An international team of scientific experts on E. coli collaborated on the rapid sequencing project to provide more comprehensive information about the origins of the strain that gave rise to the deadly outbreak. The data were generated using an early version of chemistry and software in development at Pacific Biosciences for the next major PacBio RS product upgrade, planned for the fourth quarter of 2011.
The data provided to the public domain includes a complete assembly of the German outbreak strain, alignment to assemblies from other outbreak isolates, and sequences for 11 related Enteroaggregative E. coli strains. The project demonstrates the ability to produce a PacBio-only de novo assembly for a complex microbial pathogen, and the power of rapid sequencing of multiple genomes with the PacBio RS to elucidate the evolutionary history of a pathogenic microbe. A summary of the project appears on the company’s website at http://blog.pacificbiosciences.com.
The Pacific Biosciences scientific team, led by Chief Scientific Officer Eric Schadt, Ph.D., is collaborating with some of the world’s leading experts on E. coli and infectious diseases for this project. The collaborators include:
• Matthew K. Waldor, M.D., Ph.D., Professor of Medicine at Harvard Medical School, Brigham and Women’s Hospital, and HMMI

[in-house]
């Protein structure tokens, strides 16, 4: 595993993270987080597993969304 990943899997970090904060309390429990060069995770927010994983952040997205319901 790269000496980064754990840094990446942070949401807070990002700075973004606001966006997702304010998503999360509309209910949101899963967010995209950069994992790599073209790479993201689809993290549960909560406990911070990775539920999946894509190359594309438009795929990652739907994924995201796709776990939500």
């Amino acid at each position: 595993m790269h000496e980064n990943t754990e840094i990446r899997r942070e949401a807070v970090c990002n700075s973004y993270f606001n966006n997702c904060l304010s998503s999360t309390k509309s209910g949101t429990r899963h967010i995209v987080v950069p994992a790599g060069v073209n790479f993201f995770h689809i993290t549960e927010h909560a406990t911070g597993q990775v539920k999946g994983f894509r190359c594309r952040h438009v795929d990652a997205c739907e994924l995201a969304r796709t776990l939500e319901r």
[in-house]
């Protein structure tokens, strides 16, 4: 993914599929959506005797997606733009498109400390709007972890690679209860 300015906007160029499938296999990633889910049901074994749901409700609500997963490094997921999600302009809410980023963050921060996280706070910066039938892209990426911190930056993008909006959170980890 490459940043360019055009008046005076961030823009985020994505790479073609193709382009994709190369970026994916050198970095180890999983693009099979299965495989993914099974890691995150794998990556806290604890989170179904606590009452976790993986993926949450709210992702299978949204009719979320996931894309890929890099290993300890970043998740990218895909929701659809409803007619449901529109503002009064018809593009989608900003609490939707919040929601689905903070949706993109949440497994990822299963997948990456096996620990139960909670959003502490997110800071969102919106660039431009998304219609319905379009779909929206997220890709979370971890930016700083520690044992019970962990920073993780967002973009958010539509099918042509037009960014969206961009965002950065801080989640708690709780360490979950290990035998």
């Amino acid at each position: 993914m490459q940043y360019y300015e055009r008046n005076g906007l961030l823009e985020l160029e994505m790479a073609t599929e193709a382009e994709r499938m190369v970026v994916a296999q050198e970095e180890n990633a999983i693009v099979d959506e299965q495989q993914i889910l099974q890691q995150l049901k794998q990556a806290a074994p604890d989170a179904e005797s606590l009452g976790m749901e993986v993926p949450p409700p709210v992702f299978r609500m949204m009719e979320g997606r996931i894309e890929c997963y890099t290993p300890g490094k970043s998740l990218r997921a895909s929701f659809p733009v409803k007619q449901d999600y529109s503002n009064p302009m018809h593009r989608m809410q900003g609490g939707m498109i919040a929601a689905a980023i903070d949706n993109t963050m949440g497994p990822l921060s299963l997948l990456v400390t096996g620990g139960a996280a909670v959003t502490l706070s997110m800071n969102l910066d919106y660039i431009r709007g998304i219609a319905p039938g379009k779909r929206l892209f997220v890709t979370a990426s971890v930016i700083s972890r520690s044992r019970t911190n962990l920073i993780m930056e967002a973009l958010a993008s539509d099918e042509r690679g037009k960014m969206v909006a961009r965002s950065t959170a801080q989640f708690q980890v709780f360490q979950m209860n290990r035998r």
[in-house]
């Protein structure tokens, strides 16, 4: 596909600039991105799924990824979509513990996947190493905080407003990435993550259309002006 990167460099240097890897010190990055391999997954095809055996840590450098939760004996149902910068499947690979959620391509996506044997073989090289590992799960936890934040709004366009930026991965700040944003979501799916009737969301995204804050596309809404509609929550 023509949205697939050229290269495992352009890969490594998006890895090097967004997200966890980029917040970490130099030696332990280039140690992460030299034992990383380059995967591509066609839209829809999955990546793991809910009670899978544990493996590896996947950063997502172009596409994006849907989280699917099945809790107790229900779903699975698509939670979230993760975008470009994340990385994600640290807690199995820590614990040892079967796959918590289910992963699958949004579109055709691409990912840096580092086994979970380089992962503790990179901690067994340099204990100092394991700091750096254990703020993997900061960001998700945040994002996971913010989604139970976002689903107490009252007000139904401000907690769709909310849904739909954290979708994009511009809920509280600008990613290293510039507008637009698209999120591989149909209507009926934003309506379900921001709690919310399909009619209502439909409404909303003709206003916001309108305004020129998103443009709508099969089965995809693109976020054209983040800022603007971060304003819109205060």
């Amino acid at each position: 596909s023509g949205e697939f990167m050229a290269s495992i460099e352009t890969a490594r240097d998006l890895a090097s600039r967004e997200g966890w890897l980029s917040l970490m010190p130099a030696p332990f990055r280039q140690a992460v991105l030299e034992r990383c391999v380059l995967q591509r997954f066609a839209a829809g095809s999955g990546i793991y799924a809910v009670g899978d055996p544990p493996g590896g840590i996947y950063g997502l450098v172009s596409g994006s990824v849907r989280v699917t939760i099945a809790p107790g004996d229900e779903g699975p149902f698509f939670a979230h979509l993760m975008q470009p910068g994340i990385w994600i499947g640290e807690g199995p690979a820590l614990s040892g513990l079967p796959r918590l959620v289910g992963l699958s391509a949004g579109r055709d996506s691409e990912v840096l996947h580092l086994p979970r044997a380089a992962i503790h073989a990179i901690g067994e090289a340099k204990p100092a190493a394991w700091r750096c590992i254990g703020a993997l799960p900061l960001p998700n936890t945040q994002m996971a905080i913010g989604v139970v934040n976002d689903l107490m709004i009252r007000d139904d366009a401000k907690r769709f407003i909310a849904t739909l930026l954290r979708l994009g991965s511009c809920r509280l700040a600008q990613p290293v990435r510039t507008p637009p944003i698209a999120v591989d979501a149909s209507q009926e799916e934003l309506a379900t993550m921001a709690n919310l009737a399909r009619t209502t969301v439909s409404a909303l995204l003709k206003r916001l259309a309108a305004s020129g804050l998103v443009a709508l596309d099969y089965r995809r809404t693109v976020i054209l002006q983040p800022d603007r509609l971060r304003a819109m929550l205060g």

“Using samples provided by our collaborators, we rapidly sequenced each strain using a standard PacBio RS protocol that took on average less than eight hours from sample preparation to sequencing results,” said Dr. Schadt. “The ability to sequence the outbreak strain with reads averaging 2,900 base pairs and our longest reads at over 7,800 bases, combined with our circular consensus sequencing to achieve high single molecule accuracy with a mode accuracy distribution of 99.9%, enabled us to complete a PacBio-only assembly without having to construct specialized fosmid libraries, perform PCR off the ends of contigs, or other such techniques that are required to get to similar assemblies with second generation DNA sequencing technologies.”
Dr. Krogfelt commented: “These high quality data will provide scientists with more information about the genomic features of this strain that could provide new markers for predicting the higher degree of pathogenicity we are seeing with this outbreak. A more comprehensive evolutionary view of this pathogen may also help identify markers for antibiotic drug resistance that could be used in the future should other related strains emerge. The complexity of this case proves that international collaborations and communications are important in the achievement of detailed scientific information.”
The data are available for the bioinformatics community at the PacBio developer’s network (DevNet) web site (www.pacbiodevnet.com), where a suite of open source tools and other resources designed for SMRT sequence data are available to analyze the information. The data have also been submitted to the National Center for Biotechnology Information (NCBI) SRA database.
Sarah Pick | Newswise Science News
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